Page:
What is Coccydynia?
- Literally, coccydynia translates to tailbone pain.
- It is characterized by a sharp, localized pain between the buttocks in the tail bone.
- It is often caused by injury to the pelvic area or the tail bone.
- Sitting and/or leaning against the buttocks make it worse.
- Pregnancy, when the additional hormones relax on the pelvic floor, also leads to increased pain of the tailbone.
Diagnosis: The pain can be easily confused with other conditions like sciatica, fractured tailbone, tailbone infections like shingles, etc. However, for a trained medical person, the symptoms of tenderness and pain are quite diagnostic. Pilonidal sinus, fistula, pudendal Neuralgia is also same as Coccydynia and show same symptoms.
- If there is a rash or inflammation, it needs to be evaluated further for additional problems.
- Where possible, rest completely for a short period of time till the acute phase of pain subsides.
- In case of injury, ensure there is no repeat injury to the same area.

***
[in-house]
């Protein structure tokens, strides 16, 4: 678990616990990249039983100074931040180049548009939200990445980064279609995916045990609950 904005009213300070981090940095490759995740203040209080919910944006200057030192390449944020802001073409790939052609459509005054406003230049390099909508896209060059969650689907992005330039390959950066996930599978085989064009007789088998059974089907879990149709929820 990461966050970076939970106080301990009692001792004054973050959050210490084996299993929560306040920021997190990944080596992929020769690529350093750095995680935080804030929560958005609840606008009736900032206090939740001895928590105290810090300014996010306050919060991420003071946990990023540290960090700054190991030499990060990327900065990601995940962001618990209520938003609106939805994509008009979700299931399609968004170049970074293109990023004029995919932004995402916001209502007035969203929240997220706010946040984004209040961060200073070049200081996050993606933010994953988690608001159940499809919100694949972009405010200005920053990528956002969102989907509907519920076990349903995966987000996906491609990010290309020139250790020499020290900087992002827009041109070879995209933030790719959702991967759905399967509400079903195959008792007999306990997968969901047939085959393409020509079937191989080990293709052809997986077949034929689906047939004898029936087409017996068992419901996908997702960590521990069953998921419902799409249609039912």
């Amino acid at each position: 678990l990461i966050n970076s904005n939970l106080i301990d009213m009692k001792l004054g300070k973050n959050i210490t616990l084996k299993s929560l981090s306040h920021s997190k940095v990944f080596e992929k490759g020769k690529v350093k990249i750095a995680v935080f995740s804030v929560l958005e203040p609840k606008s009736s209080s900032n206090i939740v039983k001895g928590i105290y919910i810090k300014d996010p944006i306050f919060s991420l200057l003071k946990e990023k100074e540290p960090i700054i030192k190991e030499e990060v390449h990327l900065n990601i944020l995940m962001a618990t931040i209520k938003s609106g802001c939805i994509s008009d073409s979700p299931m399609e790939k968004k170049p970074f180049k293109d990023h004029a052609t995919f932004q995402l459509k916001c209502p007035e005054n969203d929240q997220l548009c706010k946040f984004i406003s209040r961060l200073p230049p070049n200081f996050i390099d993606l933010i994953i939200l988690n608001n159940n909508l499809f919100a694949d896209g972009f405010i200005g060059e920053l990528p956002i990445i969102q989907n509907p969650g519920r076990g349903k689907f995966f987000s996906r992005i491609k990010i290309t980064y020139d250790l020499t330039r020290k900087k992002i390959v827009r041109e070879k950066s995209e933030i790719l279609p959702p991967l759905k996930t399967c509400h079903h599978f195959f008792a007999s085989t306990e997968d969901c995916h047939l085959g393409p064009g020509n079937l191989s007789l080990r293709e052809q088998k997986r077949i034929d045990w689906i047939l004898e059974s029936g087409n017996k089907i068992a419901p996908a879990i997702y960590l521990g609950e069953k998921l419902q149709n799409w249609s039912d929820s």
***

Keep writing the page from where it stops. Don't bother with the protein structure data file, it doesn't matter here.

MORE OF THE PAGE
- Pain medications are used to relieve pain, where it is severe and intolerable.
- In severe cases, cortisone injection may be given in the doctor’s office. In addition to pain relief, it may even take care of the underlying problem per se.
- Avoid sitting for prolonged periods where possible.
- After the acute phase is over, when sitting for prolonged periods, sufficient padding is advised. This could be in the form of pillows or padded seats.
- Sleeping on the sides is difficult, so sleep straight. If required, take a pillow in the middle.
- Physiotherapy is also helpful in some people who have repeat attacks. This helps in pain management and controlling acute phases. There are specific tailbone stretches, which should be done under supervision.
- Walking is one of the many effective ways to keep the tailbone “unlocked”, which helps in getting rid of the pain and avoiding spasms of the muscles around the tailbone.
- Best internal manipulation and pain management can be done with Coccyx exercise.